Writing a Discursive River

How to strengthen your identity as a writer?

Consider this writing exercise that is a combination of an old favourite, and the use of two quotes from an Into English resource for the Stage 6 HSC Craft of Writing module.

The idea is to reflect on your writing experiences, positive and negative, to better understand areas of strength and weakness. Phillip Hall, poet, asked an important question in a workshop: what is your writing aesthetic? What are your fall back language features? Mine tend to be alliteration and sibilance. Knowing this, it may help you widen your writing style if you appreciate what you are comfortable with and where you might challenge yourself by experimenting with different features in developing your own writing voice.

During my UK research in 2016, I met with Jenifer Smith and Simon Wrigley who established teachers’ writing groups and co-authored Introducing Teachers’ Writing Groups – exploring the theory and practice. They recommend an activity for an early writer’s meeting – Moments from my writing life and My writing life – that I have used with both teachers and students. The idea of a writing ‘river’ came from an English Teachers Association annual conference presentation by Michael Murray.

Here is how I presented the writing exercise to my senior English class as a series of online lessons:

Discursive Writing Task: Gathering Ideas and Anecdotes

  • spend a few moments recalling your memories of writing – these could be from primary or secondary school, writing workshops, personal journalling or story writing outside the school environment
  • write a single sentence to reflect the main idea of that memory
  • arrange these in chronological order – use your age or school year
  • choose five or six memories
  • reflect on your writing river – note the current and eddies, the flows and stagnations – how might these experiences impact on your identity as a writer?
  • what has been influential in your development as a writer?
  • who or what has helped you to write?
  • who or what has made it difficult for you to write?
  • how has your reading influenced how and what you write?
  • write a paragraph on each memory and/or influence to capture your feelings about writing

Current and Eddies from a Student’s Writing River

Read these extracts. Notice how there is a mix of both negative and positive moments?

  • Year 3: … the dreaded NAPLAN test. For the English test, sorry, literature (English didn’t become the term I know it to be until high school)
  • Year 6: Imagine my dread (I was slightly scared of my teacher), when she began to overlook our work. Imagine my embarrassment when she came to mine and gave it a good flurry of blunt criticism that could be heard by everyone in the class. Safe to say, and budding passion for writing really took a hit that day.
  • Year 8: English was the worst experience of writing in my life … the lack of connection to the subject … made me quite hostile towards writing and English in general.
  • Year 11: I think it was the Extension course where a passion for English, and writing in general, really began to flourish. The concepts … transcended the boring mundane idea of what English is seen as, a boring and useless subject …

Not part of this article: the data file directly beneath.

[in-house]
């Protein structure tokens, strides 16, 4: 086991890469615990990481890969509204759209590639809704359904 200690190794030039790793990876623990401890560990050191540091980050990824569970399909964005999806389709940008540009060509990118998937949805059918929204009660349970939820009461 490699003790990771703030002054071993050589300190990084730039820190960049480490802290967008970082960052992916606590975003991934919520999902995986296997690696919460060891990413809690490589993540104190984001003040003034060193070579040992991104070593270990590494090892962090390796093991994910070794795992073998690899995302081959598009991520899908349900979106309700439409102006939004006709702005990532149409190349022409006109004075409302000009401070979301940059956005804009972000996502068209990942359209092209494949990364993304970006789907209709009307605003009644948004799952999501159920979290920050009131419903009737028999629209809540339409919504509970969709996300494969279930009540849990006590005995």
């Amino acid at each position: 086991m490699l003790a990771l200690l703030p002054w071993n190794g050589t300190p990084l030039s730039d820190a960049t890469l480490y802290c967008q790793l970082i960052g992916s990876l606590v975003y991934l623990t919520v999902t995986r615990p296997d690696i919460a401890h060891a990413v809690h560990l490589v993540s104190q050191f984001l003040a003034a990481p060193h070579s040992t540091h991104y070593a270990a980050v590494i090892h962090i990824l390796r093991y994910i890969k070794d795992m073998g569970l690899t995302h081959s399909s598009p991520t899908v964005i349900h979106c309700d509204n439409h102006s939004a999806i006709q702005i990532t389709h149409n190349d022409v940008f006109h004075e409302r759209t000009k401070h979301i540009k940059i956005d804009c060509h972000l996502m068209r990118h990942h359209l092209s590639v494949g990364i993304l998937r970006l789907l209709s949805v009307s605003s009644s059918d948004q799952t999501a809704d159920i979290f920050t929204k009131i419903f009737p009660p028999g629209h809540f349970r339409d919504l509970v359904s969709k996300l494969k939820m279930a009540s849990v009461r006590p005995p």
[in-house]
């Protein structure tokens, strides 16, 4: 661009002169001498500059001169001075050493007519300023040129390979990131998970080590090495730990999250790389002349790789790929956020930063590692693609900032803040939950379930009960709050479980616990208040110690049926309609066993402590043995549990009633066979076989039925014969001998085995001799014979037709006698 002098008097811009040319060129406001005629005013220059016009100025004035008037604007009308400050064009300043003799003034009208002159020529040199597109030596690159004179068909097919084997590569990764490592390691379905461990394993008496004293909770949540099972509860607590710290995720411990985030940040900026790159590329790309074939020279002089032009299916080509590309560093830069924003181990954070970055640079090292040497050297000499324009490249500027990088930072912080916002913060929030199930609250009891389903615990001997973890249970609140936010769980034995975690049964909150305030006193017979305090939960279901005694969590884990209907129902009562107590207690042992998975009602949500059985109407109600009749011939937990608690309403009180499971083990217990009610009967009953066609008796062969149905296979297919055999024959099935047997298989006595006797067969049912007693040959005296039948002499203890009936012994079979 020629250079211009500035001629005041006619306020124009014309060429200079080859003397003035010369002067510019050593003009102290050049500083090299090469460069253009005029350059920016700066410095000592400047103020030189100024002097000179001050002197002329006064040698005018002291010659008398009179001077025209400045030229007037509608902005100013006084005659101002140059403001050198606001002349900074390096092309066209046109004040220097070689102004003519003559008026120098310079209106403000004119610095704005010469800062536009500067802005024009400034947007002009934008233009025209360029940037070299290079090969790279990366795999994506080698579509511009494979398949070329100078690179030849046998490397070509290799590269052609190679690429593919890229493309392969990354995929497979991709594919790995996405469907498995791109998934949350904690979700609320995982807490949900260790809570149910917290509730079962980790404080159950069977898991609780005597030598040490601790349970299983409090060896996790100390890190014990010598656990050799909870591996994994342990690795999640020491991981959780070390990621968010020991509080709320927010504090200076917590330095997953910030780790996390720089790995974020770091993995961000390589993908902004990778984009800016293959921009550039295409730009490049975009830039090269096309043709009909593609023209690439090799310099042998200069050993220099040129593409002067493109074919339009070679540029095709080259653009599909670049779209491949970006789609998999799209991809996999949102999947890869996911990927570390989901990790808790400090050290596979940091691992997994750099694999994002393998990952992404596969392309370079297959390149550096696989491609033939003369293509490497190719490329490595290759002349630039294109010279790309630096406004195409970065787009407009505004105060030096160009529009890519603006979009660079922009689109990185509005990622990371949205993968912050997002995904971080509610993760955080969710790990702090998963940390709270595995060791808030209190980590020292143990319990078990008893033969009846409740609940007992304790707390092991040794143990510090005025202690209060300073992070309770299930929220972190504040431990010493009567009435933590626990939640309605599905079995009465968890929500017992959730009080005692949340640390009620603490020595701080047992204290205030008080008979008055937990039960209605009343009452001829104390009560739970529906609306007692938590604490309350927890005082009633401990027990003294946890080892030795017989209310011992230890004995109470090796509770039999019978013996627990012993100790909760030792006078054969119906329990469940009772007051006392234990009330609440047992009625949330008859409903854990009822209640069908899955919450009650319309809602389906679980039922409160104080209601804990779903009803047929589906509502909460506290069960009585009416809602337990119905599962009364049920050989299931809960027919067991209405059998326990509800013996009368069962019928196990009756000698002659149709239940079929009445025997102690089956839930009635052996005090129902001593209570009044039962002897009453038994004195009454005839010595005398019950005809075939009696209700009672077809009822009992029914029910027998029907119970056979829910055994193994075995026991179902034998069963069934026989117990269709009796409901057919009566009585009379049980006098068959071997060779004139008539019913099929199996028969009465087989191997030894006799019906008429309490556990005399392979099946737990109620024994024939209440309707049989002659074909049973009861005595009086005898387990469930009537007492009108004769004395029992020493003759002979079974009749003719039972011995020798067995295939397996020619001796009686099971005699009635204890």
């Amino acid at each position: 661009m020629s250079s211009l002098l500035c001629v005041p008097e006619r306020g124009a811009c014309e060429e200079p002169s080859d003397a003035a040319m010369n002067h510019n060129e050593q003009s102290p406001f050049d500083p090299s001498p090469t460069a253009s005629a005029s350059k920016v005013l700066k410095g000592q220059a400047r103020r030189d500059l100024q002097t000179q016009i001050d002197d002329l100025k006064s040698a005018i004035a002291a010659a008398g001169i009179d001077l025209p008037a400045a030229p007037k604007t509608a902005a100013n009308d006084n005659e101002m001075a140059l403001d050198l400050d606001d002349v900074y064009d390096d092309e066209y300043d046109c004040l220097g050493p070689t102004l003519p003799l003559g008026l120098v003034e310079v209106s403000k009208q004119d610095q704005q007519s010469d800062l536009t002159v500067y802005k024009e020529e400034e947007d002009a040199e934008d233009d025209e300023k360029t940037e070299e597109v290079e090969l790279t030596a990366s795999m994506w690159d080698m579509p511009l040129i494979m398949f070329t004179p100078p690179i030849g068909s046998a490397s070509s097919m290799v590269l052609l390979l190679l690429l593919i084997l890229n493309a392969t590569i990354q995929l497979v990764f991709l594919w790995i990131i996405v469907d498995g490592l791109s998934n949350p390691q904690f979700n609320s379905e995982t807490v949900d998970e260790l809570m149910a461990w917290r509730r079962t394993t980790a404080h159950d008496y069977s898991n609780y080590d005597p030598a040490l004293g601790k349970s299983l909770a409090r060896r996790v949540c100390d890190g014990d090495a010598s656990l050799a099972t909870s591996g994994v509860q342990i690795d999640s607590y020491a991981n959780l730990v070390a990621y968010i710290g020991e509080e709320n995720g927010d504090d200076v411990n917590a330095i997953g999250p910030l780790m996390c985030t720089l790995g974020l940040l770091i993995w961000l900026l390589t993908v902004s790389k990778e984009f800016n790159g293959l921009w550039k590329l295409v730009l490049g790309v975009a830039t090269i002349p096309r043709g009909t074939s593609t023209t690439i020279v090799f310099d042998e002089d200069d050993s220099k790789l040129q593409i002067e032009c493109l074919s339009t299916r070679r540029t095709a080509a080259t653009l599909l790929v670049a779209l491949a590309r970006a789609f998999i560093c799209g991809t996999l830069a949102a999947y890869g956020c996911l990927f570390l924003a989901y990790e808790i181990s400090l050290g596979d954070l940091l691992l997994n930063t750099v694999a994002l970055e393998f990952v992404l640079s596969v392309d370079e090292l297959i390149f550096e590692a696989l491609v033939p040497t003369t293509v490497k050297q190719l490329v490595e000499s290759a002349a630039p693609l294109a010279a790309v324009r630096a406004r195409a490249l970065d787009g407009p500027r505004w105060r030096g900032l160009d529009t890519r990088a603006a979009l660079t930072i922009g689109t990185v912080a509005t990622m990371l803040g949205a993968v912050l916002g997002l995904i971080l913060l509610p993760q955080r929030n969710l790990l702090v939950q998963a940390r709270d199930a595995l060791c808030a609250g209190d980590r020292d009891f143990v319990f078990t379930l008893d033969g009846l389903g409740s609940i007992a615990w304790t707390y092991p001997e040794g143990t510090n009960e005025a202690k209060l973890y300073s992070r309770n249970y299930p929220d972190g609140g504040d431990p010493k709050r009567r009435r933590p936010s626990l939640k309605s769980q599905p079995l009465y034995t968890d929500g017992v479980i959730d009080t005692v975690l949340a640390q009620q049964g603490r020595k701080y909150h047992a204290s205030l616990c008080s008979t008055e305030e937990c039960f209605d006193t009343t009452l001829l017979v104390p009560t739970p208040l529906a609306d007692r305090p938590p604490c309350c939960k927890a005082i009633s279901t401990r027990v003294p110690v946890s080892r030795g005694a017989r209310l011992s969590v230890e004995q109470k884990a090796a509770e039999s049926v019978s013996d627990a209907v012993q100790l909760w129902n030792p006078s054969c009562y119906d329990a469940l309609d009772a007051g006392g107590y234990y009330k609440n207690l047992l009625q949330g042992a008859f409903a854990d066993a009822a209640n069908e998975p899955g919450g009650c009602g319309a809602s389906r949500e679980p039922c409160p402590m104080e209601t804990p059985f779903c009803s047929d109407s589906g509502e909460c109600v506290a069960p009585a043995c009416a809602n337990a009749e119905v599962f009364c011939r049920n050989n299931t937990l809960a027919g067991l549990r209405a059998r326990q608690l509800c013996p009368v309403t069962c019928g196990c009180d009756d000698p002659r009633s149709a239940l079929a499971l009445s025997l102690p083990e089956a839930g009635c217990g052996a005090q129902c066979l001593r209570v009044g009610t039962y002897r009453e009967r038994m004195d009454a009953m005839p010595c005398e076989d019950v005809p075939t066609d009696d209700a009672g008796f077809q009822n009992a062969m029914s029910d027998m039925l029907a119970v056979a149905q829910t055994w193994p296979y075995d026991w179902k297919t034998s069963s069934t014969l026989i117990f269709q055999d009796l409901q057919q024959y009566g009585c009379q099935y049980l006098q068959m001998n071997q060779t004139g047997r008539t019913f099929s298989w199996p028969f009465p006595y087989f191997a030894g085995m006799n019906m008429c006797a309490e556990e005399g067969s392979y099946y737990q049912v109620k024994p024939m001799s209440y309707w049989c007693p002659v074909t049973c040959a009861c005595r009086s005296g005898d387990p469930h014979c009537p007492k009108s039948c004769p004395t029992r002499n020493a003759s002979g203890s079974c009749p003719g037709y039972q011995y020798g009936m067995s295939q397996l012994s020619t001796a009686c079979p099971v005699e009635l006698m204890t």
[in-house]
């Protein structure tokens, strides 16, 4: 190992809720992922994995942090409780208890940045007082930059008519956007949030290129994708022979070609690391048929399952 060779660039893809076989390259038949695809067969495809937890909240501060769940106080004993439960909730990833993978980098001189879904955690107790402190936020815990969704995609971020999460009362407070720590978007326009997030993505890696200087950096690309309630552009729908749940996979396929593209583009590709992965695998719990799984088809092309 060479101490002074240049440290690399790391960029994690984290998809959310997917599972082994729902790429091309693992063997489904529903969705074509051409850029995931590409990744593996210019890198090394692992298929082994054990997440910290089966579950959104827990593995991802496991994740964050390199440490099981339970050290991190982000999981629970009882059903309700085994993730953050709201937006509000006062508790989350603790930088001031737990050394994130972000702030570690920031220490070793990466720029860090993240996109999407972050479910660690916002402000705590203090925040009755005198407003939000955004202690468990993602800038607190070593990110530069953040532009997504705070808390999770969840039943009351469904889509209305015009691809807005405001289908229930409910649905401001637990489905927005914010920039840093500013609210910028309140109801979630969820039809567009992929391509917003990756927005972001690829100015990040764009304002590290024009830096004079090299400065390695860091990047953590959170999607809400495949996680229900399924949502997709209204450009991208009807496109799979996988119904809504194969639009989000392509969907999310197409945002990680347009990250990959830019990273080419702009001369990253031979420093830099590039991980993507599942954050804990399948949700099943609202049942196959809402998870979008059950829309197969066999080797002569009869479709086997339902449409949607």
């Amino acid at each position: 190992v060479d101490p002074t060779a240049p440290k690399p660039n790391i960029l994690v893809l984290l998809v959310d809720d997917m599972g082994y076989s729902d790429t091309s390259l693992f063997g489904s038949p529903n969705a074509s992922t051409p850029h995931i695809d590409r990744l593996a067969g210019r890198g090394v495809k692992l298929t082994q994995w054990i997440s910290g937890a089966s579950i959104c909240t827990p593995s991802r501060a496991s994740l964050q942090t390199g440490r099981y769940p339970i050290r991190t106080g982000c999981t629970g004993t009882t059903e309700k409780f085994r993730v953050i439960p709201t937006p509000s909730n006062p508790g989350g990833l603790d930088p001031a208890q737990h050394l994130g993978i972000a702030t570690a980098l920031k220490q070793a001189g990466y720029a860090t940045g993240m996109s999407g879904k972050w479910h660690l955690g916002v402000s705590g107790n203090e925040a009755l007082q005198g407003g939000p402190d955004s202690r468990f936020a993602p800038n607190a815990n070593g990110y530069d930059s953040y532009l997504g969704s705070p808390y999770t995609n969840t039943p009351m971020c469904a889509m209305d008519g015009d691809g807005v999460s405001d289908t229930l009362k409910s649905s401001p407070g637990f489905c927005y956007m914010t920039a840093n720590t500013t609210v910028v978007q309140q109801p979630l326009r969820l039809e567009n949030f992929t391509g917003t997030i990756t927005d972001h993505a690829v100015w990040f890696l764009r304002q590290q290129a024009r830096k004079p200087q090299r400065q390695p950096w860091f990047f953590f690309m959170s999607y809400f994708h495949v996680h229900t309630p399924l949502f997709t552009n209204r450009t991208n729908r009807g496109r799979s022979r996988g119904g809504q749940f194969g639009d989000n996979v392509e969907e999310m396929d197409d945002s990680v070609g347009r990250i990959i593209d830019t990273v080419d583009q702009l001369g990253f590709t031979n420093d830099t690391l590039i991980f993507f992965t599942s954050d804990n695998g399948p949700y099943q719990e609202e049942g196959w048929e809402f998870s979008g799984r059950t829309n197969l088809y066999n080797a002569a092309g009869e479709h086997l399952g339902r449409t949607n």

I explained to students:

In choosing the working title ‘My Writing River’, I have established a framework for an extended metaphor. This means I would brainstorm and/or develop a word bank (usually through free writing or free association) of nouns, verbs, adjectives and adverbs to do with rivers – a river is a dynamic and powerful body of water that effectively represents writing as a recursive process. 

Having a metaphorical frame, my word bank can be easily developed in to a lexical chain: notice the terms used in the first series of activities – currents and eddies, flows and stagnations. These ideas are also linked with the conjunction ‘and’ which could help in structuring your discursive piece by reflecting on different energies of both positive and negative writing experiences.

It will take time to fully develop this piece from early drafts to a polished submission. Aim to do some work each day, re-reading your earlier ideas and allowing things to settle in your mind. Perhaps on Sunday afternoon or evening, or early Monday morning, you will do your final ‘read aloud’ to make any necessary changes before submission.

You may, of course, choose a different metaphorical frame. This means you are seeking an original and unique voice in your discursive piece. That’s why I attempted to explain the process of developing an extended metaphor and related lexical chain.

Students were given two mid-week lessons to complete these drafting exercises, with the final submission due the following Monday. This submission required students to choose one of these quotes:

‘Fiction is the lie through which we tell the truth.’ Albert Camus

OR

‘Imagination is the only weapon in the war against reality.’ Lewis Carroll

and use it as a stimulus for their discursive piece about their ‘writing river’. 800-1000 words.

This proved to be a very successful task, with students employing different metaphors including specific rivers, a well, and a path. All disclosed personal and powerful anecdotes in well crafted pieces as a follow up to studying one of the prescribed texts: Geraldine Brooks’ Boyer Lecture ‘A Home in Fiction’.

Original image: upper Murrumbidgee River, near Yaouk NSW.

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